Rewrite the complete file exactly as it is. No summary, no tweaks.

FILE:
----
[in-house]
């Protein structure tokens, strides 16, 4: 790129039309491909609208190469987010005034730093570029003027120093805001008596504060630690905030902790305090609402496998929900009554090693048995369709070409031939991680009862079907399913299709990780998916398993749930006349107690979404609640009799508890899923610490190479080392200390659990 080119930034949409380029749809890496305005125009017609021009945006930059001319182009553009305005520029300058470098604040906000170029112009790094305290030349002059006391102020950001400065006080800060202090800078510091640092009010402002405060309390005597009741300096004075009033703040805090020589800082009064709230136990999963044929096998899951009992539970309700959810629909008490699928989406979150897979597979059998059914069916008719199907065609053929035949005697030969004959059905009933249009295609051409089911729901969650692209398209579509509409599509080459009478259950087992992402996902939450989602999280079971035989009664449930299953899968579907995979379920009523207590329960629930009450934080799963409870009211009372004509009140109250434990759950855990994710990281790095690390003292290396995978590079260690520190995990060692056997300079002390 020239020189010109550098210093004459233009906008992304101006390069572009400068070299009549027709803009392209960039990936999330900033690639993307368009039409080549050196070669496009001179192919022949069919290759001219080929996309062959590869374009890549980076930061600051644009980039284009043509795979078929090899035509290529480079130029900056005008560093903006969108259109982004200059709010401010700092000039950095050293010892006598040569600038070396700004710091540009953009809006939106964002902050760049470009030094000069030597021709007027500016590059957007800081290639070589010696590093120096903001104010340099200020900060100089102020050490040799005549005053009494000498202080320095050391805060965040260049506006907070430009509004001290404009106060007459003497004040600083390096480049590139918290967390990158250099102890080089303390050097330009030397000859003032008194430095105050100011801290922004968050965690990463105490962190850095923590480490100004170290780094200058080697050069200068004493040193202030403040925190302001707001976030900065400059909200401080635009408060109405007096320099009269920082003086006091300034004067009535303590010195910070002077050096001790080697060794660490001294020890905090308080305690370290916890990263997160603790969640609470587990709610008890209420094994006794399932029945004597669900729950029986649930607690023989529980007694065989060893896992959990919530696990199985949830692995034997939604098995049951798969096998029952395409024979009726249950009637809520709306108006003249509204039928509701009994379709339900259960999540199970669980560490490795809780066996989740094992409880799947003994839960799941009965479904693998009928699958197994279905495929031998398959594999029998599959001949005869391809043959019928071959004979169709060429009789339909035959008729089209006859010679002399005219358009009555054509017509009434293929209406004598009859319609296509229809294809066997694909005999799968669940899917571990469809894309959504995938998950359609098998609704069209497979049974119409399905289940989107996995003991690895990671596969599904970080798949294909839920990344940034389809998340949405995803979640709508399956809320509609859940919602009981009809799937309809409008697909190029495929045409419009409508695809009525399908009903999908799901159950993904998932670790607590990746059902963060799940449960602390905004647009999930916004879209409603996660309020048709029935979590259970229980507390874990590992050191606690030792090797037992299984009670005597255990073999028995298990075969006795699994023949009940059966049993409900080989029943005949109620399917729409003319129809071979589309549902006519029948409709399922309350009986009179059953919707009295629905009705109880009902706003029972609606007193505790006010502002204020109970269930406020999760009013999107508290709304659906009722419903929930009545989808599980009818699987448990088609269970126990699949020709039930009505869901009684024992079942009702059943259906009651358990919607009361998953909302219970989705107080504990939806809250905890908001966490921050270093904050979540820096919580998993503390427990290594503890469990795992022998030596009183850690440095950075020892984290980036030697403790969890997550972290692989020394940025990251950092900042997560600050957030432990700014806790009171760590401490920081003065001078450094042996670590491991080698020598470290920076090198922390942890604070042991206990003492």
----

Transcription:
[in-house]
């Protein structure tokens, strides 16, 4: 790129039309491909609208190469987010005034730093570029003027120093805001008596504060630690905030902790305090609402496998929900009554090693048995369709070409031939991680009862079907399913299709990780998916398993749930006349107690979404609640009799508890899923610490190479080392200390659990 080119930034949409380029749809890496305005125009017609021009945006930059001319182009553009305005520029300058470098604040906000170029112009790094305290030349002059006391102020950001400065006080800060202090800078510091640092009010402002405060309390005597009741300096004075009033703040805090020589800082009064709230136990999963044929096998899951009992539970309700959810629909008490699928989406979150897979597979059998059914069916008719199907065609053929035949005697030969004959059905009933249009295609051409089911729901969650692209398209579509509409599509080459009478259950087992992402996902939450989602999280079971035989009664449930299953899968579907995979379920009523207590329960629930009450934080799963409870009211009372004509009140109250434990759950855990994710990281790095690390003292290396995978590079260690520190995990060692056997300079002390 020239020189010109550098210093004459233009906008992304101006390069572009400068070299009549027709803009392209960039990936999330900033690639993307368009039409080549050196070669496009001179192919022949069919290759001219080929996309062959590869374009890549980076930061600051644009980039284009043509795979078929090899035509290529480079130029900056005008560093903006969108259109982004200059709010401010700092000039950095050293010892006598040569600038070396700004710091540009953009809006939106964002902050760049470009030094000069030597021709007027500016590059957007800081290639070589010696590093120096903001104010340099200020900060100089102020050490040799005549005053009494000498202080320095050391805060965040260049506006907070430009509004001290404009106060007459003497004040600083390096480049590139918290967390990158250099102890080089303390050097330009030397000859003032008194430095105050100011801290922004968050965690990463105490962190850095923590480490100004170290780094200058080697050069200068004493040193202030403040925190302001707001976030900065400059909200401080635009408060109405007096320099009269920082003086006091300034004067009535303590010195910070002077050096001790080697060794660490001294020890905090308080305690370290916890990263997160603790969640609470587990709610008890209420094994006794399932029945004597669900729950029986649930607690023989529980007694065989060893896992959990919530696990199985949830692995034997939604098995049951798969096998029952395409024979009726249950009637809520709306108006003249509204039928509701009994379709339900259960999540199970669980560490490795809780066996989740094992409880799947003994839960799941009965479904693998009928699958197994279905495929031998398959594999029998599959001949005869391809043959019928071959004979169709060429009789339909035959008729089209006859010679002399005219358009009555054509017509009434293929209406004598009859319609296509229809294809066997694909005999799968669940899917571990469809894309959504995938998950359609098998609704069209497979049974119409399905289940989107996995003991690895990671596969599904970080798949294909839920990344940034389809998340949405995803979640709508399956809320509609859940919602009981009809799937309809409008697909190029495929045409419009409508695809009525399908009903999908799901159950993904998932670790607590990746059902963060799940449960602390905004647009999930916004879209409603996660309020048709029935979590259970229980507390874990590992050191606690030792090797037992299984009670005597255990073999028995298990075969006795699994023949009940059966049993409900080989029943005949109620399917729409003319129809071979589309549902006519029948409709399922309350009986009179059953919707009295629905009705109880009902706003029972609606007193505790006010502002204020109970269930406020999760009013999107508290709304659906009722419903929930009545989808599980009818699987448990088609269970126990699949020709039930009505869901009684024992079942009702059943259906009651358990919607009361998953909302219970989705107080504990939806809250905890908001966490921050270093904050979540820096919580998993503390427990290594503890469990795992022998030596009183850690440095950075020892984290980036030697403790969890997550972290692989020394940025990251950092900042997560600050957030432990700014806790009171760590401490920081003065001078450094042996670590491991080698020598470290920076090198922390942890604070042991206990003492």